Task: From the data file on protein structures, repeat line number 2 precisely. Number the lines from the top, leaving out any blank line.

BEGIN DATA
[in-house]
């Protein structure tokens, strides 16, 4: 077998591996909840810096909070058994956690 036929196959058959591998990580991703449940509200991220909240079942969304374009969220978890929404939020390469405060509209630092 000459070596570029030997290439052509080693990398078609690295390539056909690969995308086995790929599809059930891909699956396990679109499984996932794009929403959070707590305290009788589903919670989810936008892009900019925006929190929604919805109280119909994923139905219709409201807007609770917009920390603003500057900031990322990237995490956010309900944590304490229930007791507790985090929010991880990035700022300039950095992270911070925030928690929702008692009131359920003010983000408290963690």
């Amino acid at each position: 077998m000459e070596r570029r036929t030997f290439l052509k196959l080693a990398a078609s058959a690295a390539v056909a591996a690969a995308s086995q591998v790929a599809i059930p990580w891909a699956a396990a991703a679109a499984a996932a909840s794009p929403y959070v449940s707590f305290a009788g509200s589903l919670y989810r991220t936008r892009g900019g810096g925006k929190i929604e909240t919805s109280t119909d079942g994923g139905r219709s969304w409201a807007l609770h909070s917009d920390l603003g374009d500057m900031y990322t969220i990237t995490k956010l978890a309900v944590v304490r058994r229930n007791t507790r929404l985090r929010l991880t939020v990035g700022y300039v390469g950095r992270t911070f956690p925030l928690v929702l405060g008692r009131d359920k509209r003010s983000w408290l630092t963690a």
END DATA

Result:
């Protein structure tokens, strides 16, 4: 077998591996909840810096909070058994956690 036929196959058959591998990580991703449940509200991220909240079942969304374009969220978890929404939020390469405060509209630092 000459070596570029030997290439052509080693990398078609690295390539056909690969995308086995790929599809059930891909699956396990679109499984996932794009929403959070707590305290009788589903919670989810936008892009900019925006929190929604919805109280119909994923139905219709409201807007609770917009920390603003500057900031990322990237995490956010309900944590304490229930007791507790985090929010991880990035700022300039950095992270911070925030928690929702008692009131359920003010983000408290963690």